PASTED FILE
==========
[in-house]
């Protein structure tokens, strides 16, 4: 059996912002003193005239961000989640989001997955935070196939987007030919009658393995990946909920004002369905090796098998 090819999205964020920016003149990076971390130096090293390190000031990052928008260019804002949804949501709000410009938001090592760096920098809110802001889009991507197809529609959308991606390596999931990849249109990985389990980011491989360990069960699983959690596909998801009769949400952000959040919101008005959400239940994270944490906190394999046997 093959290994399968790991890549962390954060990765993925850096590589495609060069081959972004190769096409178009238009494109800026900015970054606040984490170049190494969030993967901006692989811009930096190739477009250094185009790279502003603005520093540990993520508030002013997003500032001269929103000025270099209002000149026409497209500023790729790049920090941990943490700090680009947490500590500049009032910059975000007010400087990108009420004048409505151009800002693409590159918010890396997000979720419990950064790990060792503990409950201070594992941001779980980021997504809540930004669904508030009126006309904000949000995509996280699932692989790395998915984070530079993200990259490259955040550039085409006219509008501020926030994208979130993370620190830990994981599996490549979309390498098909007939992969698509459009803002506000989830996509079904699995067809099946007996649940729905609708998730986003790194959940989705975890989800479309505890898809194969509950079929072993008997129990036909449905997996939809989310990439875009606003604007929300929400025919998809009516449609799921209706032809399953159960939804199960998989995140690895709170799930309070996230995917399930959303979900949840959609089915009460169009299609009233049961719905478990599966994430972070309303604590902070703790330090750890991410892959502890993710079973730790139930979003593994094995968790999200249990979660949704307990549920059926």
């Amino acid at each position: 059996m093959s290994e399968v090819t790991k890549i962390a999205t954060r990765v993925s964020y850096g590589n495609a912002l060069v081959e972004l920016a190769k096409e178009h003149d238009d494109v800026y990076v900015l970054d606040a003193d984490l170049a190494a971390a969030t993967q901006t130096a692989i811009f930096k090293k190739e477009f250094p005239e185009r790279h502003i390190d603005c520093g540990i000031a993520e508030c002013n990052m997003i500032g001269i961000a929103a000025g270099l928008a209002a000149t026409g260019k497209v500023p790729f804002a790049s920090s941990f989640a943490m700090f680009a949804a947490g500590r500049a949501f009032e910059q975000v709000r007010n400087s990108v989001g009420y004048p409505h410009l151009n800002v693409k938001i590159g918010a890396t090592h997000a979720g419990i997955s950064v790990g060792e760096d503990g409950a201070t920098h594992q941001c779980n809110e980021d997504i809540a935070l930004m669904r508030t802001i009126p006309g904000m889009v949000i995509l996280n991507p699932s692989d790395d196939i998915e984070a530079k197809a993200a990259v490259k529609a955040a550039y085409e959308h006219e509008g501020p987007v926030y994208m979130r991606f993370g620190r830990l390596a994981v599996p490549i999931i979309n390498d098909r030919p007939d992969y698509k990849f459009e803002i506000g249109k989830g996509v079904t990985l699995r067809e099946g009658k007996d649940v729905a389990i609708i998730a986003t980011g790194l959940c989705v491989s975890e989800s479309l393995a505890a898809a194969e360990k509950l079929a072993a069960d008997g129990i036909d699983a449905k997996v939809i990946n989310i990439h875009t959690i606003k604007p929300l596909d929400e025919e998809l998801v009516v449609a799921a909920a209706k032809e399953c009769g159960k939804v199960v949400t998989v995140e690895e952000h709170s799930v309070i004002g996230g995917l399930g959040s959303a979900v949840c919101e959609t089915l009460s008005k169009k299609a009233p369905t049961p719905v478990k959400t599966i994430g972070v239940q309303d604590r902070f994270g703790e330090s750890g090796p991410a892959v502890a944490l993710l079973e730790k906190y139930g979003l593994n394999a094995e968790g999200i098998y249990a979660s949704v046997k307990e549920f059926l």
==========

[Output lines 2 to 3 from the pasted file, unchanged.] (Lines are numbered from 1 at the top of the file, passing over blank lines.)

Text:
């Protein structure tokens, strides 16, 4: 059996912002003193005239961000989640989001997955935070196939987007030919009658393995990946909920004002369905090796098998 090819999205964020920016003149990076971390130096090293390190000031990052928008260019804002949804949501709000410009938001090592760096920098809110802001889009991507197809529609959308991606390596999931990849249109990985389990980011491989360990069960699983959690596909998801009769949400952000959040919101008005959400239940994270944490906190394999046997 093959290994399968790991890549962390954060990765993925850096590589495609060069081959972004190769096409178009238009494109800026900015970054606040984490170049190494969030993967901006692989811009930096190739477009250094185009790279502003603005520093540990993520508030002013997003500032001269929103000025270099209002000149026409497209500023790729790049920090941990943490700090680009947490500590500049009032910059975000007010400087990108009420004048409505151009800002693409590159918010890396997000979720419990950064790990060792503990409950201070594992941001779980980021997504809540930004669904508030009126006309904000949000995509996280699932692989790395998915984070530079993200990259490259955040550039085409006219509008501020926030994208979130993370620190830990994981599996490549979309390498098909007939992969698509459009803002506000989830996509079904699995067809099946007996649940729905609708998730986003790194959940989705975890989800479309505890898809194969509950079929072993008997129990036909449905997996939809989310990439875009606003604007929300929400025919998809009516449609799921209706032809399953159960939804199960998989995140690895709170799930309070996230995917399930959303979900949840959609089915009460169009299609009233049961719905478990599966994430972070309303604590902070703790330090750890991410892959502890993710079973730790139930979003593994094995968790999200249990979660949704307990549920059926």
């Amino acid at each position: 059996m093959s290994e399968v090819t790991k890549i962390a999205t954060r990765v993925s964020y850096g590589n495609a912002l060069v081959e972004l920016a190769k096409e178009h003149d238009d494109v800026y990076v900015l970054d606040a003193d984490l170049a190494a971390a969030t993967q901006t130096a692989i811009f930096k090293k190739e477009f250094p005239e185009r790279h502003i390190d603005c520093g540990i000031a993520e508030c002013n990052m997003i500032g001269i961000a929103a000025g270099l928008a209002a000149t026409g260019k497209v500023p790729f804002a790049s920090s941990f989640a943490m700090f680009a949804a947490g500590r500049a949501f009032e910059q975000v709000r007010n400087s990108v989001g009420y004048p409505h410009l151009n800002v693409k938001i590159g918010a890396t090592h997000a979720g419990i997955s950064v790990g060792e760096d503990g409950a201070t920098h594992q941001c779980n809110e980021d997504i809540a935070l930004m669904r508030t802001i009126p006309g904000m889009v949000i995509l996280n991507p699932s692989d790395d196939i998915e984070a530079k197809a993200a990259v490259k529609a955040a550039y085409e959308h006219e509008g501020p987007v926030y994208m979130r991606f993370g620190r830990l390596a994981v599996p490549i999931i979309n390498d098909r030919p007939d992969y698509k990849f459009e803002i506000g249109k989830g996509v079904t990985l699995r067809e099946g009658k007996d649940v729905a389990i609708i998730a986003t980011g790194l959940c989705v491989s975890e989800s479309l393995a505890a898809a194969e360990k509950l079929a072993a069960d008997g129990i036909d699983a449905k997996v939809i990946n989310i990439h875009t959690i606003k604007p929300l596909d929400e025919e998809l998801v009516v449609a799921a909920a209706k032809e399953c009769g159960k939804v199960v949400t998989v995140e690895e952000h709170s799930v309070i004002g996230g995917l399930g959040s959303a979900v949840c919101e959609t089915l009460s008005k169009k299609a009233p369905t049961p719905v478990k959400t599966i994430g972070v239940q309303d604590r902070f994270g703790e330090s750890g090796p991410a892959v502890a944490l993710l079973e730790k906190y139930g979003l593994n394999a094995e968790g999200i098998y249990a979660s949704v046997k307990e549920f059926l």